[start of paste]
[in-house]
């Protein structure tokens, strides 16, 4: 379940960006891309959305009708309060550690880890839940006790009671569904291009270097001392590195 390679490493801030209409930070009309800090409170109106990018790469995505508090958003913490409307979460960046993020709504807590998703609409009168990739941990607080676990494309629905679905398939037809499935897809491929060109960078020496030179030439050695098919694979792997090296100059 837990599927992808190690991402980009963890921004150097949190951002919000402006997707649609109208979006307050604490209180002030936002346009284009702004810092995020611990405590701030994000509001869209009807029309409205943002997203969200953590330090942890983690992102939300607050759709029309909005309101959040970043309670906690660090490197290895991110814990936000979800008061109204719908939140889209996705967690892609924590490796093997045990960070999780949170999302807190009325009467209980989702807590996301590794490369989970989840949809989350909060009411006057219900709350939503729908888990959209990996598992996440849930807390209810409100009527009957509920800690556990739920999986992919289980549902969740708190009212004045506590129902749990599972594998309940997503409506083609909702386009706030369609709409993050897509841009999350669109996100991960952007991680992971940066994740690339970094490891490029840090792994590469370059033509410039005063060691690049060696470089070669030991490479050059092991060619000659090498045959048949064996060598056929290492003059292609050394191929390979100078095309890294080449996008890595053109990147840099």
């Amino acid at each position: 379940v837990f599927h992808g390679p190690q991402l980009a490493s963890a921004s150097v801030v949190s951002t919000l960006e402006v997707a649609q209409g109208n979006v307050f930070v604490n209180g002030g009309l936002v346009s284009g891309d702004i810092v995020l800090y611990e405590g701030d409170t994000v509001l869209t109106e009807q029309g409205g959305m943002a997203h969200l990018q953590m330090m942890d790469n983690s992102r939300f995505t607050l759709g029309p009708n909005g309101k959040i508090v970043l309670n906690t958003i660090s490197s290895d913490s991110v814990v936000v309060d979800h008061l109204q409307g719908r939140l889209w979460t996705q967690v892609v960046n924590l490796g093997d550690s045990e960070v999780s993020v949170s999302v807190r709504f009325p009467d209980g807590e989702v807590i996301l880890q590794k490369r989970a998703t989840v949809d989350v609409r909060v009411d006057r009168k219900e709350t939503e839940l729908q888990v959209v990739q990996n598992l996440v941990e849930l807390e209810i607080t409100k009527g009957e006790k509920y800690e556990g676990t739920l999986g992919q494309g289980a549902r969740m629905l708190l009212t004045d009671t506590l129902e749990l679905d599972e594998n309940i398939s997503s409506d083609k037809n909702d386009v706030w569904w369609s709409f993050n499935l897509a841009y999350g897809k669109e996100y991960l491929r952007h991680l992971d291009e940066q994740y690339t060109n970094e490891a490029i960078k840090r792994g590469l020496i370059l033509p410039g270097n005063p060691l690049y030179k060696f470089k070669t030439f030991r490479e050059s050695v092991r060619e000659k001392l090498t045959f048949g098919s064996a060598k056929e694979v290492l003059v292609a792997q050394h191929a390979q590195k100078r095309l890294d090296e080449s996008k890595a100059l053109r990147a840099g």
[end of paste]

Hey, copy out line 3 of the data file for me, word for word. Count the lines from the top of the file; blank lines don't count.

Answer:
């Amino acid at each position: 379940v837990f599927h992808g390679p190690q991402l980009a490493s963890a921004s150097v801030v949190s951002t919000l960006e402006v997707a649609q209409g109208n979006v307050f930070v604490n209180g002030g009309l936002v346009s284009g891309d702004i810092v995020l800090y611990e405590g701030d409170t994000v509001l869209t109106e009807q029309g409205g959305m943002a997203h969200l990018q953590m330090m942890d790469n983690s992102r939300f995505t607050l759709g029309p009708n909005g309101k959040i508090v970043l309670n906690t958003i660090s490197s290895d913490s991110v814990v936000v309060d979800h008061l109204q409307g719908r939140l889209w979460t996705q967690v892609v960046n924590l490796g093997d550690s045990e960070v999780s993020v949170s999302v807190r709504f009325p009467d209980g807590e989702v807590i996301l880890q590794k490369r989970a998703t989840v949809d989350v609409r909060v009411d006057r009168k219900e709350t939503e839940l729908q888990v959209v990739q990996n598992l996440v941990e849930l807390e209810i607080t409100k009527g009957e006790k509920y800690e556990g676990t739920l999986g992919q494309g289980a549902r969740m629905l708190l009212t004045d009671t506590l129902e749990l679905d599972e594998n309940i398939s997503s409506d083609k037809n909702d386009v706030w569904w369609s709409f993050n499935l897509a841009y999350g897809k669109e996100y991960l491929r952007h991680l992971d291009e940066q994740y690339t060109n970094e490891a490029i960078k840090r792994g590469l020496i370059l033509p410039g270097n005063p060691l690049y030179k060696f470089k070669t030439f030991r490479e050059s050695v092991r060619e000659k001392l090498t045959f048949g098919s064996a060598k056929e694979v290492l003059v292609a792997q050394h191929a390979q590195k100078r095309l890294d090296e080449s996008k890595a100059l053109r990147a840099g």